When you pass away, you might leave behind online files at a number of different online sites. A recent article provides some advice on how to include these online assets in your comprehensive estate plan.
Many companies with online accounts have set policy on what to do when their users die. Facebook will delete your profile at your loved ones’ request, or allow them to maintain the profile as a memorial. Yahoo and Instagram will delete your profile if your loved ones provide proof of death. However, they will not provide your loved ones with your password. Twitter will provide your loved ones with a copy of all your tweets. Google allows users to choose up to 10 people who can access designated files after you pass away.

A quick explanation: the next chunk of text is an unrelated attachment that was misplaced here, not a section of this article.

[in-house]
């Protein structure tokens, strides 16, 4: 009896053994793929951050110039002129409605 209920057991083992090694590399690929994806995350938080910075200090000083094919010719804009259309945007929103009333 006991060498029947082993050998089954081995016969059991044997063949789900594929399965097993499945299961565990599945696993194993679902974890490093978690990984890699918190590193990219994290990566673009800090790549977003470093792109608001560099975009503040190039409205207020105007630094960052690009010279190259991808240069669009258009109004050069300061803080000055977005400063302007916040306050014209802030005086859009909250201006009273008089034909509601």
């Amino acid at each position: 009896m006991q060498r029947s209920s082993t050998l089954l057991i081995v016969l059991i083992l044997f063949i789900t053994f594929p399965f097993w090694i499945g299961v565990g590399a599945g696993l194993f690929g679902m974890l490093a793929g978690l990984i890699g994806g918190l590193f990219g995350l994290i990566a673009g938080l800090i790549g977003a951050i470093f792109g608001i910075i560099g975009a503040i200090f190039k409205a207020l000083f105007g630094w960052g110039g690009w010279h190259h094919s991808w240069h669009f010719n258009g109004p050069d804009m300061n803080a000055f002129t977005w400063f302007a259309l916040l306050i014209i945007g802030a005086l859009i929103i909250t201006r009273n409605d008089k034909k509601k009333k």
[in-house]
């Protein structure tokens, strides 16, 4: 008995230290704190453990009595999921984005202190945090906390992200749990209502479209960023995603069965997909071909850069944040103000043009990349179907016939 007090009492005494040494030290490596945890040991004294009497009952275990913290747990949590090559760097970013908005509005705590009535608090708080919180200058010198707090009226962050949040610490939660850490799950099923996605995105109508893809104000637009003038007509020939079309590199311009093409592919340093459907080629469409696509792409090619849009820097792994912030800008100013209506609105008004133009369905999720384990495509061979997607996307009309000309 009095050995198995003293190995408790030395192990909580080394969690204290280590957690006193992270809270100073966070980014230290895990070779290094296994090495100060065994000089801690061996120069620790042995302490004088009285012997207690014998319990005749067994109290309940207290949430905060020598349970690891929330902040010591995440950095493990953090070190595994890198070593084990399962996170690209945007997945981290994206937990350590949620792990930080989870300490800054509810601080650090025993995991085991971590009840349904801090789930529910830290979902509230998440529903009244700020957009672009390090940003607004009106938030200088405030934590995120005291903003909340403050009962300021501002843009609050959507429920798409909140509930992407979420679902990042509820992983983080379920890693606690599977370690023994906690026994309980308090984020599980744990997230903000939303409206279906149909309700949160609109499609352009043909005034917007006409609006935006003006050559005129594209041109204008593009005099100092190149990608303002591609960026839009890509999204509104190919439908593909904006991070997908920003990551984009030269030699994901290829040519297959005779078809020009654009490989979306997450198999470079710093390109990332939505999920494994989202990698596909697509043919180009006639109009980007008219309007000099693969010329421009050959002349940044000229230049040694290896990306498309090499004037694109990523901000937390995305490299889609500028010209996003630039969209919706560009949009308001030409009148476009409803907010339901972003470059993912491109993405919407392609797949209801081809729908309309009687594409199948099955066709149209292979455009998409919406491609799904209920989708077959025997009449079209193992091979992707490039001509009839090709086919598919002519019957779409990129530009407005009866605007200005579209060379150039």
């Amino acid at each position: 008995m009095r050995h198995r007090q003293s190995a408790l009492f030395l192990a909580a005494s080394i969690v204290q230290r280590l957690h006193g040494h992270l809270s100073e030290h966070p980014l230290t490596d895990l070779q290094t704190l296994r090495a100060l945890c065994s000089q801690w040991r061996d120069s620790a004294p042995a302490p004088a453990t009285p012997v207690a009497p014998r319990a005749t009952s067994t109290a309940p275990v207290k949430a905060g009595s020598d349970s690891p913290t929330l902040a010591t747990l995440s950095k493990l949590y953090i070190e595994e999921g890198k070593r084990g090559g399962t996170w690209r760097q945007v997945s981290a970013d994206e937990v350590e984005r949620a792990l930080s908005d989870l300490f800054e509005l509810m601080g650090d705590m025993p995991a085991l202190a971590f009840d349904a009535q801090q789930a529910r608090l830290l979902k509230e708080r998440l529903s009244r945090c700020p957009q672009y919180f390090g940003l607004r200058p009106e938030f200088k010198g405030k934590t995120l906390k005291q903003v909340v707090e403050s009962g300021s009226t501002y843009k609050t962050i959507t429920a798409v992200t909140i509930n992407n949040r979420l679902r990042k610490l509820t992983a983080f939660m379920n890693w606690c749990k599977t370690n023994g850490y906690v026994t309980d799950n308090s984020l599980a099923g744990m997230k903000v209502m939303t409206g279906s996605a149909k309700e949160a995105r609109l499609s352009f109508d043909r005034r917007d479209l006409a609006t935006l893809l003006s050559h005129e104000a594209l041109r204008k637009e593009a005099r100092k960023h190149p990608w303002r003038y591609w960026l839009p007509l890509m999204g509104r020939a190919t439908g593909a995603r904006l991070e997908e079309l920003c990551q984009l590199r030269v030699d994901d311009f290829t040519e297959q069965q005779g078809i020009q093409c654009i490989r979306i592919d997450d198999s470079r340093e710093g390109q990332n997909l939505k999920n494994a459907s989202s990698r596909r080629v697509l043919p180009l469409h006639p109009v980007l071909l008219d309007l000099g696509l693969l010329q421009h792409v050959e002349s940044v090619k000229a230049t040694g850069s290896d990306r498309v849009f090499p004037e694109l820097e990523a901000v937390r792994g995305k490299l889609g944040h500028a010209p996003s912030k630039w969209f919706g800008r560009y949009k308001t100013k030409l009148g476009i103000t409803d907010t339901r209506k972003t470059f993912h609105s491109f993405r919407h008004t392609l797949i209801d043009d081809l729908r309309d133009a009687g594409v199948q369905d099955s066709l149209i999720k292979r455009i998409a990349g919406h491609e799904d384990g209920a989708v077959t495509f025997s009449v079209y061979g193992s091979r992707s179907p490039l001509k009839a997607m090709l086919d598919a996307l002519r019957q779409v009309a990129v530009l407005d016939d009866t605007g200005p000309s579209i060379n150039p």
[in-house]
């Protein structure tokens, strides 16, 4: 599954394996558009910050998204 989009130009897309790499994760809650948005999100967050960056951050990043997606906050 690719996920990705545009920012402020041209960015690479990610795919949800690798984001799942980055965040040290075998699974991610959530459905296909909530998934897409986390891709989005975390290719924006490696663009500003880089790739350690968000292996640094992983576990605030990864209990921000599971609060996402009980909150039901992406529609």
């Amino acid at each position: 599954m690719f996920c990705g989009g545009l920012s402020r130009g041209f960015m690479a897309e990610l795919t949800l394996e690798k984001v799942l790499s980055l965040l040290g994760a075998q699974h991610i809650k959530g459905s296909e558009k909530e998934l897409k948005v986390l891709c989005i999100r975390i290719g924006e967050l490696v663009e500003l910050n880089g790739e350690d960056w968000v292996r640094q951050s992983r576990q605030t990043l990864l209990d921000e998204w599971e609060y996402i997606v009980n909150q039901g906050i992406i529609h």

It might not be practical to keep yourself informed of all the policies of the all online companies with which you have an account. Instead, consider maintaining a list of usernames and passwords for your online accounts. You can provide the list to a designated person and include instructions for how you want your accounts handled after you pass away. If you are uncomfortable giving away your passwords while you are still alive, you can sign up for a service like PasswordBox, which allows users to store all of their usernames and passwords online. When you pass away, PasswordBox will grant a person of your choosing access to your information.
If you would like assistance with drafting an online estate plan or any other aspect of estate planning, feel free to contact me.